Judges cast doubt on bill's passage
A charter amendment bill scheduled for its third reading on Wednesday is at risk of being derailed as a result of a Constitutional Court ruling on Thursday.
The majority of the court' judges ruled that parliament has the power to draw up a new constitution, though the people who hold the power to establish the constitution must first decide in a referendum whether they want a new one. If they decide they want a new charter and the draft of a new one is then completed, another referendum must be held for the people to endorse it, the court said.
Worawit Kangsasitiam, president of the Constitutional Court, informed Parliament President Chuan Leekpai of the court's ruling in writing.
Mr Chuan said on Thursday that there were different interpretations of the court's ruling so he would have to wait for further details from the court.
Asked if the third reading could proceed as planned, Mr Chuan said it had already been placed on parliament's agenda before the court ruling.
The court ruled on a petition submitted by Senator Somchai Swangkarn and Palang Pracharath Party MP Paiboon Nititawan.
They had asked the court to clear doubts over parliament's ability to proceed in adopting the Section 256 amendment that would ultimately pave the way for the creation of a charter drafting assembly (CDA) to write a new constitution.
Mr Paiboon said on Thursday that he believed the third reading on the charter amendment bill could not take place because the ongoing amendment process had already gone beyond the scope laid down by the court's ruling.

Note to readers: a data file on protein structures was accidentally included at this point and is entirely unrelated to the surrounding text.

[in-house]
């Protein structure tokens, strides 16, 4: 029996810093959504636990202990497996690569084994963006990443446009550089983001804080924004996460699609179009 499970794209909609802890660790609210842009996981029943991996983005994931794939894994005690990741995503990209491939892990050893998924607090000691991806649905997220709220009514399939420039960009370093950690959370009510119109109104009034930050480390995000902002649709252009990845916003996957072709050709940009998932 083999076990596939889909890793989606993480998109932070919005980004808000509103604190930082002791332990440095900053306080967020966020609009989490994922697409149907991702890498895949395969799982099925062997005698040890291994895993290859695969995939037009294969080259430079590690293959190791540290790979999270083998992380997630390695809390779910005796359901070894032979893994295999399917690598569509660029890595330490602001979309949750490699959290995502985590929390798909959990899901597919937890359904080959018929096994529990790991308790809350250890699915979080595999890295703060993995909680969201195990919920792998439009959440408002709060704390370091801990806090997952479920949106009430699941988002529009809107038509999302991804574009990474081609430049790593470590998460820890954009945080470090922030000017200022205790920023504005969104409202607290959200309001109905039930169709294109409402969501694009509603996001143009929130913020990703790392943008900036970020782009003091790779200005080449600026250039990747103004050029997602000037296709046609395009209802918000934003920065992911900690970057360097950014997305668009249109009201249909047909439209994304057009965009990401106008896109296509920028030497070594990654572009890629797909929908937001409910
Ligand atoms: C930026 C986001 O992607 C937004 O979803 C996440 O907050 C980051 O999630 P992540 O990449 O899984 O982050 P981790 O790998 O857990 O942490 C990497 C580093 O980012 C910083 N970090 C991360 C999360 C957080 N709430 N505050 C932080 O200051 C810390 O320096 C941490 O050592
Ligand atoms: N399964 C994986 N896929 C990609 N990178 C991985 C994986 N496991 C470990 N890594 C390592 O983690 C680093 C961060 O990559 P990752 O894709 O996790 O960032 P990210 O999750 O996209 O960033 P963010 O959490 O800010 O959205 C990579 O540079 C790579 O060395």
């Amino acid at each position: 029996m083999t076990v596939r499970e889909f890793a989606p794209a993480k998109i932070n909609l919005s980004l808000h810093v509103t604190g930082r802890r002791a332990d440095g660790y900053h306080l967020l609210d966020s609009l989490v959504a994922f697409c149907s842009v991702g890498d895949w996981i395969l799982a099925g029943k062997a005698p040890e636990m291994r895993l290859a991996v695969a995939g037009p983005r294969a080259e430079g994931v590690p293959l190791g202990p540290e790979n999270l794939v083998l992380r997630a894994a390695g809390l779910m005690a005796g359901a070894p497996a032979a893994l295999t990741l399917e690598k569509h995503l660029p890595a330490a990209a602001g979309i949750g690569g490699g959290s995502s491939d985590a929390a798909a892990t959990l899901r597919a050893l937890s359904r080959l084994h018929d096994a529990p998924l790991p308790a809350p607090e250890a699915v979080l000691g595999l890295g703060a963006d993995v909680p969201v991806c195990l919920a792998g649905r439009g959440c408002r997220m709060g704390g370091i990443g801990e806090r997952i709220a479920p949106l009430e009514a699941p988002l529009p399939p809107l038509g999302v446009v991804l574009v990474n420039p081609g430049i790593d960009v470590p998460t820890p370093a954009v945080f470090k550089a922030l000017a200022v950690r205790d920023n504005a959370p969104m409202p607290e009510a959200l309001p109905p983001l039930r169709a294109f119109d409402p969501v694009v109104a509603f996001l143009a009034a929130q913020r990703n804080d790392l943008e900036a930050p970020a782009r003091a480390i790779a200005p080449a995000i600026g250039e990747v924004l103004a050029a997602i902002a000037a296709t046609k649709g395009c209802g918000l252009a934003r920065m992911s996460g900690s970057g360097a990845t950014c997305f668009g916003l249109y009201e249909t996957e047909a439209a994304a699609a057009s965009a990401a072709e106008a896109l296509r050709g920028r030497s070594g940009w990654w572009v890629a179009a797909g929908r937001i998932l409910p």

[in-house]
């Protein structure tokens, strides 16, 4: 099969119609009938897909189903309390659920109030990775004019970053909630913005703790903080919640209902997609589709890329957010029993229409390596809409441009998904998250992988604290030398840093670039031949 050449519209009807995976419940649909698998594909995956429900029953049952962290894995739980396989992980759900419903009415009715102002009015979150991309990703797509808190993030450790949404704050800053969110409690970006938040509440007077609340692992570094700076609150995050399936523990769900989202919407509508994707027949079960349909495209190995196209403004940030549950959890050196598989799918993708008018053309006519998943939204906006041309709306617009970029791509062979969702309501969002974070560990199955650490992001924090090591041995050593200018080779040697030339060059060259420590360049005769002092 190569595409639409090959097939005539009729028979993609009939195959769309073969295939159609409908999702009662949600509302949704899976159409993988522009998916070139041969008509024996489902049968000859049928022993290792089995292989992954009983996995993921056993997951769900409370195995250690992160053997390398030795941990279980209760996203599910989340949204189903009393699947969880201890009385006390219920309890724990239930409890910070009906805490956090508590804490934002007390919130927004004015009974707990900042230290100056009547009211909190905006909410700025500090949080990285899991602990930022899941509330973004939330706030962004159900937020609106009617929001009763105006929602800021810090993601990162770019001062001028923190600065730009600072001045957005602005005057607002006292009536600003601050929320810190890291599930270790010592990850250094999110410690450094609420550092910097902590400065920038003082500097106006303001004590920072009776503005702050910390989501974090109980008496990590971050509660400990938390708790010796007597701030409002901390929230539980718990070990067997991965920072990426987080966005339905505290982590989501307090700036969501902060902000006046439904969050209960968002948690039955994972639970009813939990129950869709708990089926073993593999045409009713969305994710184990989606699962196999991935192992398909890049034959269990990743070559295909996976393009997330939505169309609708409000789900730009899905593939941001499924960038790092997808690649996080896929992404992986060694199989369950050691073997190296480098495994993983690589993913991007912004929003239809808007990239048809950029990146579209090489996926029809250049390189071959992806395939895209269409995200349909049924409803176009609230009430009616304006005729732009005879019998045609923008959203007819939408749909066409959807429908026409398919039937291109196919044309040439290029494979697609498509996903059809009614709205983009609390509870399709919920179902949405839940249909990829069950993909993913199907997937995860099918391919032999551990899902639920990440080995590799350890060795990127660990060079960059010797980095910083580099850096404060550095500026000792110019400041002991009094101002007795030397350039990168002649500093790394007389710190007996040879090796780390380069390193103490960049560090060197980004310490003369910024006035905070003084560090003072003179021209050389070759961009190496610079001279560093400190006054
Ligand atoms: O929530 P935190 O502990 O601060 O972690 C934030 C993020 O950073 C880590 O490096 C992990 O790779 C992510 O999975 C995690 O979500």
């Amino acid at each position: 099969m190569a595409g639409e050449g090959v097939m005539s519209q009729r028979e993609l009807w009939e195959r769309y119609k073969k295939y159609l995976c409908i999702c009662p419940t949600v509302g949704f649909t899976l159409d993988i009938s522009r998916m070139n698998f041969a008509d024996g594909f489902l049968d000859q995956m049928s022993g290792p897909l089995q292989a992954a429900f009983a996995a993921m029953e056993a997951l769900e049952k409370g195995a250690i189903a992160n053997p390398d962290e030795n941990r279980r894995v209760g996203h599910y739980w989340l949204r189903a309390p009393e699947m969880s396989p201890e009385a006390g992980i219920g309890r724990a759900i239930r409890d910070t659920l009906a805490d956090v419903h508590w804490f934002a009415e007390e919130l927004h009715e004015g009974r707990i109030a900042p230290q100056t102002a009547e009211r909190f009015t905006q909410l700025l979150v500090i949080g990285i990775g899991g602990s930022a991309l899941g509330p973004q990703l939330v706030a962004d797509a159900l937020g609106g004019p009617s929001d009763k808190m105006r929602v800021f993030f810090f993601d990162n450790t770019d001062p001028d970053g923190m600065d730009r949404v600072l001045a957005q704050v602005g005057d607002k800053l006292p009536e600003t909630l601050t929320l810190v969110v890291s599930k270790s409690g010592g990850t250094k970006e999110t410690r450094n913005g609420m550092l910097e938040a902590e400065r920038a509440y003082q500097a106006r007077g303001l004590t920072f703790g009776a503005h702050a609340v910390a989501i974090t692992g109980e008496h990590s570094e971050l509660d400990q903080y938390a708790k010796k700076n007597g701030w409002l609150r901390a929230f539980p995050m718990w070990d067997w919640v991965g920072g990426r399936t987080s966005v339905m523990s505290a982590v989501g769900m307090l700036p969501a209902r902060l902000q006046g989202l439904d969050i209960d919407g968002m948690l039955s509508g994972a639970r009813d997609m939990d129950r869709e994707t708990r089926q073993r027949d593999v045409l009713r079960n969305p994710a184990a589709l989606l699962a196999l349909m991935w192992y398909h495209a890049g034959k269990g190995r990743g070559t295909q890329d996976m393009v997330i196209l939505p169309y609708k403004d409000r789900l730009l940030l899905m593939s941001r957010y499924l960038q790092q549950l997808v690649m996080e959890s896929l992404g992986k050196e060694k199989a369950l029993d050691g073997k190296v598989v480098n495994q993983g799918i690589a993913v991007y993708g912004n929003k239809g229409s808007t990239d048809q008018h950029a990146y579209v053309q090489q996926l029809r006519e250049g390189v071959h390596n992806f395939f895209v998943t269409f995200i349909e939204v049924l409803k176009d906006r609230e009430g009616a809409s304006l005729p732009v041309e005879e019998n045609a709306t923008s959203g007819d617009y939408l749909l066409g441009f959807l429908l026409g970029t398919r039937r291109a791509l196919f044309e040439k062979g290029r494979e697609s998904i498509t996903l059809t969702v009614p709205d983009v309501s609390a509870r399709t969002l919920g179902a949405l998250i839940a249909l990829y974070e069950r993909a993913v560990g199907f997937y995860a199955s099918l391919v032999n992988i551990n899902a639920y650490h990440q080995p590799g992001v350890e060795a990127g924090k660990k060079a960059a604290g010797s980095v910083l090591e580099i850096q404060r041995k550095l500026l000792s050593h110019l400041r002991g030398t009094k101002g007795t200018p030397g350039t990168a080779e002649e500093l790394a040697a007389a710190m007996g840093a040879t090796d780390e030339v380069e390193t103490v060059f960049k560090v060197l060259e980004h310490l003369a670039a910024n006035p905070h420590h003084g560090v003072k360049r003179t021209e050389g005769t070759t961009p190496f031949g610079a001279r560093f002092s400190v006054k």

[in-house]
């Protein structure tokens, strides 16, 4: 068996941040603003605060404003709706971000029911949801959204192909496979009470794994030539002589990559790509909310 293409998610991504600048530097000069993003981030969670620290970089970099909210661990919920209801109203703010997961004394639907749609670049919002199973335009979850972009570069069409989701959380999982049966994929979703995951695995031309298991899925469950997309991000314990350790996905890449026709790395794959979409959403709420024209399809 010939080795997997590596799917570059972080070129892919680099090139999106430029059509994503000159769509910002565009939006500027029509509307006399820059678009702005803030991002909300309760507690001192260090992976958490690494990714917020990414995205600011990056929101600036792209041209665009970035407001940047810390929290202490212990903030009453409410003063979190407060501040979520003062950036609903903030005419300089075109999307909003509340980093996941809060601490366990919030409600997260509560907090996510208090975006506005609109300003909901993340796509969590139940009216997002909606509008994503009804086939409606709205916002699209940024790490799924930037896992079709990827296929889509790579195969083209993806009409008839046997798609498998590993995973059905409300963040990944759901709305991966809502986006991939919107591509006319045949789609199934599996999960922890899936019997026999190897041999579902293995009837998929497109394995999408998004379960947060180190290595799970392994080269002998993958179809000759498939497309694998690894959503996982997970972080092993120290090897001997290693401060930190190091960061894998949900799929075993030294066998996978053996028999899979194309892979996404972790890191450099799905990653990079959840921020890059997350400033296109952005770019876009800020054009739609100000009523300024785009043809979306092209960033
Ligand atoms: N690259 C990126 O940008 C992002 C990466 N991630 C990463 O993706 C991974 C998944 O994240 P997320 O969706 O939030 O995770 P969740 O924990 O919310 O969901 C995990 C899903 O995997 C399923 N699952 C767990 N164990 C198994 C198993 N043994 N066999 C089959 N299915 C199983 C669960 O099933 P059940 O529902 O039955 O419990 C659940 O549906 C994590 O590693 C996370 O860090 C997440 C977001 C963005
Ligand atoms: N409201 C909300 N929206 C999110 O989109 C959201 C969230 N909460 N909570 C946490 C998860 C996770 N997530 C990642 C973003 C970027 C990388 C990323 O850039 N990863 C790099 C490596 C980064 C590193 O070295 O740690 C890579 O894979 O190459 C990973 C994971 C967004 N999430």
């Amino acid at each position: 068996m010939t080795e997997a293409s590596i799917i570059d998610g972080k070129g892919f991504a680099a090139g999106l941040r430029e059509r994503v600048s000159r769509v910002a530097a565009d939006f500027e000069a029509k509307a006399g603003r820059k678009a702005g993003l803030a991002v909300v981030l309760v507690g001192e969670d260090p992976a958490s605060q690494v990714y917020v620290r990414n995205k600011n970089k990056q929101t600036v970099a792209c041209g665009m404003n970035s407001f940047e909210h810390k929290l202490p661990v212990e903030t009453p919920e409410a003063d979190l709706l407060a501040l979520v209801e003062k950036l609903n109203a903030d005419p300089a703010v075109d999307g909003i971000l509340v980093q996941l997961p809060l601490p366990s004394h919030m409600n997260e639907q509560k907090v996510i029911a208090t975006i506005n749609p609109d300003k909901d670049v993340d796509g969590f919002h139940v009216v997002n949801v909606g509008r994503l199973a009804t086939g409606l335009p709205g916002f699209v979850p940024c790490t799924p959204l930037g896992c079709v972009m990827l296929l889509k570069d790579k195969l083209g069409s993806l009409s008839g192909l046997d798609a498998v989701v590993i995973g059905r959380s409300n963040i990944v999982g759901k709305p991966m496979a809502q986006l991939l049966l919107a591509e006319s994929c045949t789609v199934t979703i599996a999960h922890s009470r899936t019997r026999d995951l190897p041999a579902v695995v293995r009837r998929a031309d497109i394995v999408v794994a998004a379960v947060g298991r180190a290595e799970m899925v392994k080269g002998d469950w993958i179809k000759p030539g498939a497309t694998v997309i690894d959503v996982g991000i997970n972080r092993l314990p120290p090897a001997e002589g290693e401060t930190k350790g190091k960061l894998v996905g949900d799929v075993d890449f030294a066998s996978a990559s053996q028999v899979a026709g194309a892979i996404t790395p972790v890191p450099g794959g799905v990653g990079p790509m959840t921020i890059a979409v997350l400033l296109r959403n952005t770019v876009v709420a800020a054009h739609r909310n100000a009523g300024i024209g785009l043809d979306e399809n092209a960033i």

He said the process has now been invalidated as a result of the ruling.
"The public should have been asked in a referendum first whether they wanted the charter amended in its entirety," Mr Paiboon said.
Senator Kamnoon Sidhisamarn said he was not sure now if the third reading could go ahead because the charter amendment bill deliberated in the first and second readings was not put to a referendum.
However, deputy Pheu Thai leader Chusak Sirinil said the ruling indicated if the amendment bill passed its third reading, a referendum could then be held to ask the public whether they wanted a new constitution.
If they back a new charter, a CDA would be set up to write it which would then be put to another referendum, he said.